A History Of Violence (2005), or A Man On The Verge

12 09 2009

Hello, all! Another day, another review! Today I watched a movie from an artist who always surprises me, David Cronenberg. The wonderful thing about Cronenberg is that he’s not a one-trick pony. He’s not all about the weird and the macabre, although when he does it he does it well. He always brings something different to the table, and today’s feature is something quite different for him, not to mention American mainstream audiences, upon who this film was released to the confusion of some. It’s a subtle crime drama/mystery about a man who isn’t all he seems to be, and it makes for some GREAT cinema trying to figure out what he is.

The man in question is Tom Stall, owner of a cozy diner in Bumfuck, Whereverthehell. He’s a kind, generous family man who really has no enemies in the world. Everything is peaceful in his comfortable small-town life until one night, when a pair of robbers decide to roll up at Tom’s business and attempt to rob him. But it appears that the felonious duo messed with precisely the wrong man, because Tom straight-up murders them in the defense of his customers and his shop. The police arrive, onlookers begin to talk, and quite suddenly he becomes a big news story. It brings he and his family a bit of new-found attention, and with that attention brings a strange visit from a man who claims to know Tom from before he moved to Nowhere, USA. He has quite a different story to tell about our man Tom, a story involving gangsters, murder, and connections in Philadelphia. Tom denies all this, telling his family and friends that the man must have the wrong guy. But still he persists, and it quickly becomes clear that he wants Tom to return to Philadelphia and talk to his brother. Is Tom who he says he is? Will Tom go to Philadelphia? What will happen if he doesn’t?

It’s a very simple mystery wrapped in the claustrophobic blanket of family drama. It plays with the very idea of family, and that implied trust that comes from relationships and blood ties that hits very hard on an emotional level. Knowing someone is such a relative idea when one thinks about the entire spectrum of human life, so in the end, is anyone completely knowable? A History of Violence seeks to reconcile this idea with the ties that bind us the deepest in this world.

Tom Stall is played by the enigmatic Viggo Mortensen like a true champ. He keeps his poker face through the entire film, leaving you guessing every minute. He seems so likable, but there’s that lingering doubt that he could really be someone else. Maria Bello scores big-time as his wife Edie. Suffering and confused, she doesn’t know how to take all this information about the man she thought she knew. Her demeanor while she tries to keep her family together is resilient and strong, and Bello impresses me with her character’s inner strength. And Ed Harris plays the scarred weirdo harassing Tom, calling himself Carl. He’s a total schmuck, and I think Harris went a little overboard trying to make him skeevy, but a good villain overall. His antagonistic and inquisitive approach to speaking with Tom makes me very anxious though, in a good way.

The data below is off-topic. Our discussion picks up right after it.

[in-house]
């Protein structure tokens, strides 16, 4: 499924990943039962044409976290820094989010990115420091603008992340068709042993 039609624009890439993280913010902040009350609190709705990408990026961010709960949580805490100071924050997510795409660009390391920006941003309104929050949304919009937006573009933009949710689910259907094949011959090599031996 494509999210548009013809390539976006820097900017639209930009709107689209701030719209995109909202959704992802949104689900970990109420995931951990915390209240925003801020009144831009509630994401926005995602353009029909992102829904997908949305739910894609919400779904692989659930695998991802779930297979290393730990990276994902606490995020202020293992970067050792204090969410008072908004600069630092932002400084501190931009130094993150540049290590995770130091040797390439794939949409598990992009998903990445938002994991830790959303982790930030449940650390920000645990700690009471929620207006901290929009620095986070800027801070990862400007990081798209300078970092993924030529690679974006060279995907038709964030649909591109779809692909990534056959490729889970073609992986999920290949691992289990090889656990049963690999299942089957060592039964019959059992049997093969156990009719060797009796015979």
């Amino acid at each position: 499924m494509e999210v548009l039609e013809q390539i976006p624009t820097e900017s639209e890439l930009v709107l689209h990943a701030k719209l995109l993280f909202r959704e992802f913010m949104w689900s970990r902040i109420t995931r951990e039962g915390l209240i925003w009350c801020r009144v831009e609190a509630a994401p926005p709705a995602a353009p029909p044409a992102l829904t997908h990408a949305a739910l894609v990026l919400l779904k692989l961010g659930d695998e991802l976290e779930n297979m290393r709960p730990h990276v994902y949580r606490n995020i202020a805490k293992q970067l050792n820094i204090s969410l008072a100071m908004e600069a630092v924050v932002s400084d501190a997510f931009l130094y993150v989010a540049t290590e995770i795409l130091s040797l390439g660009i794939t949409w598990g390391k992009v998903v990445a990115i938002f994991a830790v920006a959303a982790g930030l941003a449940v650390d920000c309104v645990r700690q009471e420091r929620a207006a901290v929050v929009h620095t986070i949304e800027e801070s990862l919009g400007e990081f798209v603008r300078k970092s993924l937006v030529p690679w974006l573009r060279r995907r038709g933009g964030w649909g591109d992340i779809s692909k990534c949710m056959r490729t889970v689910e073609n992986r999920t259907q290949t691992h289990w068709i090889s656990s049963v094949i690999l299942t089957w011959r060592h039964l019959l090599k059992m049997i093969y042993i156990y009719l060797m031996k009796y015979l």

No freaky living guns, psychics, or moaning televisions for Cronenberg this time. He relies solely on the strength of his actors and the latent tension in the script adapted from the highly lauded graphic novel of the same name. This time around the camera, usually dynamic on a colossal level, takes on the role of a quiet visitor in an unsettled home. He peeks around corners, sits near staircases, and closes in like a family member to get the shots he wants. It’s an organic quality to his style that I have never seen before. For those of you who want something a little more action-oriented, he has plenty in his oeuvre to satisfy you, but here we are faced with dialog, questions, and brief-but-satisfying moments of startlingly real violence.

A History of Violence is a great movie, if you’re willing to let it wash over you. The movie is an experience in and of itself, with very strong performances by select cast members. It has elements of a number of different genres here, but at the heart of it all I found it to be an intriguing mystery, although this movie will fare far better with repeat viewings than most mysteries will simply because of all the other elements to it. Go check it out; I’d love to hear what you think of this picture. Me, personally, I give it 9 Nowhere, USAs out of 10! A high recommendation!

Check me out tomorrow, where I’ll have a review of Run Ronnie Run! Until then!!!

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4 responses

13 09 2009
Encore Entertainment

Very nice review. This was my third favourite of 2005…and I believe Viggo Mortenson deserved an Oscar for his great performance.

13 09 2009
cinematronica

Thanks for the kind words, friend. I really appreciate it, and I’m glad you also saw this semi-obscured movie. What were you first and second picks for ’05? Were they Brokeback Mountain and Capote? Those are my top picks. I was rooting so hard for Capote to win Best Pic that year, but Crash came in like a sneaky leper and stole the show! Either way, a great year for movies, and I’m glad I was around to see all those films in the theater!

14 09 2009
Steven

I agree, Crash was the sneaky, degraded, stereotypical, racist, leper. I really, really, really enjoy Cronenberg and this movie was no exception. I think that it is amazing that Viggo can play the most unassuming violent person. Cronenberg is a master and the slow boil suspense, and this movie is rife with it.

P.S. Your reviews are the shiz

14 09 2009
cinematronica

Thanks, Steven! I really appreciate that you have my back on the sticky Crash situation. Your comments are the shiz, by the way! I hope to see them much more often around here!

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